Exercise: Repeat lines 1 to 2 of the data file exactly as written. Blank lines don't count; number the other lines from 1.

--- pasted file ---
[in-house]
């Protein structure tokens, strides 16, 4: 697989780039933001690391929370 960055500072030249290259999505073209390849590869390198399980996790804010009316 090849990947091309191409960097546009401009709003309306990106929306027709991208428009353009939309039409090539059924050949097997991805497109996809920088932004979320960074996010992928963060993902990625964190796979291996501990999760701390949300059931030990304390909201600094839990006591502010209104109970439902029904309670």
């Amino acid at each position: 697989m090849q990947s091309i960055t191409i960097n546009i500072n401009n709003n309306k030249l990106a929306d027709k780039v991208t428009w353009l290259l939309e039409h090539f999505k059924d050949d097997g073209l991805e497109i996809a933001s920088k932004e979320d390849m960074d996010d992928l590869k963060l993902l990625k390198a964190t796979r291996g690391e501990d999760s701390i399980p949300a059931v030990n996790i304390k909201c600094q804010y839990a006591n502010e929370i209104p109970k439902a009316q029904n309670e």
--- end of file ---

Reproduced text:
[in-house]
């Protein structure tokens, strides 16, 4: 697989780039933001690391929370 960055500072030249290259999505073209390849590869390198399980996790804010009316 090849990947091309191409960097546009401009709003309306990106929306027709991208428009353009939309039409090539059924050949097997991805497109996809920088932004979320960074996010992928963060993902990625964190796979291996501990999760701390949300059931030990304390909201600094839990006591502010209104109970439902029904309670």